A Kohonen network can be used to study data of high-dimensional spaces by projection into a two-dimensional plane. The projection will be such that points that are adjacent in the high-dimensional space will also be adjacent in the Kohonen map; this explains the full name of the method; self-organizing topological feature maps.

Figure 1 shows the architecture of a Kohonen network: each column in this two-dimensional arrangement represents a neuron, each box in such a column represents a weight of a neuron [5]. Each neuron has as many (*m*) weights, *w _{ji}*, as there are input data,

*Fig. 1. Architure of a Kohonen neural network. The input object X=(x _{1}, x_{2}, ..., x_{m}) is mapped into an n x n arrangement of neurons, j, each having a weight vector W_{j} = (w_{j1}, w_{j2}, ..., w_{jm}).*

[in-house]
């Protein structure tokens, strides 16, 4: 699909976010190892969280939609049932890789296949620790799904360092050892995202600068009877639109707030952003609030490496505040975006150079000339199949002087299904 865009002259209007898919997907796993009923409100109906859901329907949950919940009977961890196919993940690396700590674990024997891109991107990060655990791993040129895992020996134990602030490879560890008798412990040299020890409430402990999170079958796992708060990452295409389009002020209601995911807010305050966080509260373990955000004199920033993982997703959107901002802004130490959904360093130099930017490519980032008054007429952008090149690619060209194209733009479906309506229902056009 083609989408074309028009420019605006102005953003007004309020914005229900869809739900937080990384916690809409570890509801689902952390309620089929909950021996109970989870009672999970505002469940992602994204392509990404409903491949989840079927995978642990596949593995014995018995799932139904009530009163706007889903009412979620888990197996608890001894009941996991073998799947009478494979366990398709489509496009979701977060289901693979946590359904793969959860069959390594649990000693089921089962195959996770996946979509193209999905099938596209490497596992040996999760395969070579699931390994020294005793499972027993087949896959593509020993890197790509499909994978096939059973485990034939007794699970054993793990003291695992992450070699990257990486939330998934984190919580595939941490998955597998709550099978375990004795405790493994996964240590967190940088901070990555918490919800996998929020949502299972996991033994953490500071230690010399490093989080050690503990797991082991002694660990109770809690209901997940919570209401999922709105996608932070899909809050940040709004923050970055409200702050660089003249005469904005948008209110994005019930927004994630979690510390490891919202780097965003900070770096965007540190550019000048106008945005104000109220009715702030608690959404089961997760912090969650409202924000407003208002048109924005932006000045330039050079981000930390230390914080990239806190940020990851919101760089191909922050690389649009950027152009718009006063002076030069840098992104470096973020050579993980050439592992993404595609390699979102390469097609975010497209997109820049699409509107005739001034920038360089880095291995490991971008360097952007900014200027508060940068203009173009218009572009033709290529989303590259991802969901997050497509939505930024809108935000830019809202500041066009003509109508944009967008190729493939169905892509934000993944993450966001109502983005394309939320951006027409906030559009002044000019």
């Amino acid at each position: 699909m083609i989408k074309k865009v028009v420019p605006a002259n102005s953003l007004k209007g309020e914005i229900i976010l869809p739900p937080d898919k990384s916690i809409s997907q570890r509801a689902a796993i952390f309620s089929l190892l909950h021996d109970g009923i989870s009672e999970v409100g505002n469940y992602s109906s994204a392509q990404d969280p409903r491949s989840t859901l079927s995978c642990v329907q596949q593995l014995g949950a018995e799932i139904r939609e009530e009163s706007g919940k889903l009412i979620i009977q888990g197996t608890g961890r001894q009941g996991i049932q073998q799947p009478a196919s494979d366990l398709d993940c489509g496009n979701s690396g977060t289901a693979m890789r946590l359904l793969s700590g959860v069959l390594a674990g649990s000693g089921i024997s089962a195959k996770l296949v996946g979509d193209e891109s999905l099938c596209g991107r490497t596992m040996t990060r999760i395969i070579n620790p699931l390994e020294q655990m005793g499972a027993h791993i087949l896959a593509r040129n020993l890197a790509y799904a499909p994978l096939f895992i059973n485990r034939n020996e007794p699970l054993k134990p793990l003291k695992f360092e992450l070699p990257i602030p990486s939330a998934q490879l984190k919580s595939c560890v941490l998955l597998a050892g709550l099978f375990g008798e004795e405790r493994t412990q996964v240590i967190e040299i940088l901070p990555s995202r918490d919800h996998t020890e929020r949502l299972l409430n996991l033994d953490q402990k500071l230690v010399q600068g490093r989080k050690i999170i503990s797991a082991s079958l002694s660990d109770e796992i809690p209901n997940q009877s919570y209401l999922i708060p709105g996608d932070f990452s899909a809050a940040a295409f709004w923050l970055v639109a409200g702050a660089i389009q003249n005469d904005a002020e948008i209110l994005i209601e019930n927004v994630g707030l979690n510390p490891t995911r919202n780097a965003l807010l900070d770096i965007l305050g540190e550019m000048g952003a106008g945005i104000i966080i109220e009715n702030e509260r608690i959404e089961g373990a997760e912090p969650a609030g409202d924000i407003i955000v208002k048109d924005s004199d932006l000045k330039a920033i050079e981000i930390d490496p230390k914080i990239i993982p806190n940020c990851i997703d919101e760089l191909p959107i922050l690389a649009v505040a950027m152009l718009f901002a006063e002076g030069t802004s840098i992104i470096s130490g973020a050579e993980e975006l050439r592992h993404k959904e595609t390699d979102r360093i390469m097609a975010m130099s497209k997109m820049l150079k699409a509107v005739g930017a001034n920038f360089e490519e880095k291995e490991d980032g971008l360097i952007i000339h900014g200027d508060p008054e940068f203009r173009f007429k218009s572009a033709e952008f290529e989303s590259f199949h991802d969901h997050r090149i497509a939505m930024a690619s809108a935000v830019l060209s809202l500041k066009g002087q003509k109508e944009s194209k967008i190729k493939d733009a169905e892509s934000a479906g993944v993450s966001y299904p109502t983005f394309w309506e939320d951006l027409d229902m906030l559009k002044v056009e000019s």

An object, a sample, *s*, will be mapped into that neuron, *sc*, that has weights most similar to the input data (Eq. 1):

(1) |

The weights of this winning neuron, *sc*, will be adjusted such as to make them even more similar to the input data. In fact, the weights of each neuron will be adjusted but to a degree that decreases with increasing distance to the winning neuron.

There are various ways for utilizing the two-dimensional maps obtained by a Kohonen network:

1. |
Representation: the two-dimensional map can be taken as a representation, an encoding, of the higher-dimensional information. |

2. |
Similarity perception: objects that are mapped into the same or closely adjacent neurons can be considered as similar. |

3. |
Cluster analysis: points that form a group in such a map, clearly distinguished from other points, can be taken as a class or category of objects having certain features in common. |